Recently, I added solar power to one of my ESP8266 weather stations.
With the right hardware, this was actually remarkably easy to do. To make things nice and easy, I ordered an Adafruit USB/DC/Solar Li-Ion/Li-Poly charger. (Top-right in the photo) These boards can take DC input from USB, a 2.1mm power jack or from wires soldered directly onto the board. It will then both charge a Li-poly battery and power a load. Whatever power is left over from powering the load will be used to charge the battery, and if the load draws more than what the solar panel can provide, the rest will be drawn from the battery.
This is a post to explain the basics of electronics, starting with Ohm’s law.
Ohm’s law describes the relationship between the voltage, current and resistance in a circuit, and it is one of the basic physical laws that controls how circuits work.
We need to understand this law in order to select the correct resistors to use in our circuits and to control how much current will flow. We also need to know how much power our circuit will draw and how much power each component will dissipate. Too much power and things will heat up too much, burning out.
These strips snap off easily to the desired size, just double check that you have the correct number of pins before you snap. As an example, Adafruit’s Huzzah ESP8266 breakout board have two rows of 10 pins each, in addition to 6 pins for FTDI.
This time I will show the basics of how to connect a push button to the traffic light simulator circuit and how to read it from within an Arduino sketch. If you haven’t read parts 1, 2 and 3 yet, I recommend you do so first as it will make it easier to follow the examples.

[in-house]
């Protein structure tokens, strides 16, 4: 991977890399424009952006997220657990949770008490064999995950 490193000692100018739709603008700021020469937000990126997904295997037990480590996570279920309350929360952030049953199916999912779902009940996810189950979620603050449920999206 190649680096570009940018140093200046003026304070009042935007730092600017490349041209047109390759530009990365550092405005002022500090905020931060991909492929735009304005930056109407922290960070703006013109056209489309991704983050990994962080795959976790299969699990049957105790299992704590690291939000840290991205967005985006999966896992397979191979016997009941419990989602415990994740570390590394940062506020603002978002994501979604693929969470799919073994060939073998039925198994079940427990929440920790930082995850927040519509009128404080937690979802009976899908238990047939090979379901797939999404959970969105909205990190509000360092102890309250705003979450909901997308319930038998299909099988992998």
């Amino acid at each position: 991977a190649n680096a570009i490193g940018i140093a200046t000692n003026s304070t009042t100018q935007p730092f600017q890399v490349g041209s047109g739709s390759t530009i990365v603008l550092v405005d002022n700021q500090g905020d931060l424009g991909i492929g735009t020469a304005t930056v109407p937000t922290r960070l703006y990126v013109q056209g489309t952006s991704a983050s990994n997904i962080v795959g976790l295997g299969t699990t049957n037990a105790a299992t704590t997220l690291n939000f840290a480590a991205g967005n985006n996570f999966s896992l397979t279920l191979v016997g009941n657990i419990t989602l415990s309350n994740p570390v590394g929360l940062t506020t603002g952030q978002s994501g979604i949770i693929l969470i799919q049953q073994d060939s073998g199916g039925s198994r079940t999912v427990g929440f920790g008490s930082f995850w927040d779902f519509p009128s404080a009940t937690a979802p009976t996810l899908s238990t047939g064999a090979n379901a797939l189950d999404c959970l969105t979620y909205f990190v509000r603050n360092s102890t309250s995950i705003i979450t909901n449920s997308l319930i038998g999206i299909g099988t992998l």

For this demonstration, we’ll use a simple push button like this. They have four pins, connected together two by two. Usually the two pins on either side are connected together, and pushing the button will connect them to the two pins on the other side. If you’re in doubt, use a multimeter to check which pins are connected together.
In the previous two parts, I have shown how to build a 2-way traffic light and how to write a sketch to control it.
This time we’ll rewrite the sketch to use state tables.
In microcontroller programming, we are often dealing with a set of well defined states. State tables describe what each state means, rules for transitioning between the different states, for what is allowed and what is expected. Keeping this in a set of tables helps keep the code simple by avoiding a big, tangled mess of if-else statements. This, in turn keeps the code smaller so we can do more with the rather limited memory on the microcontroller.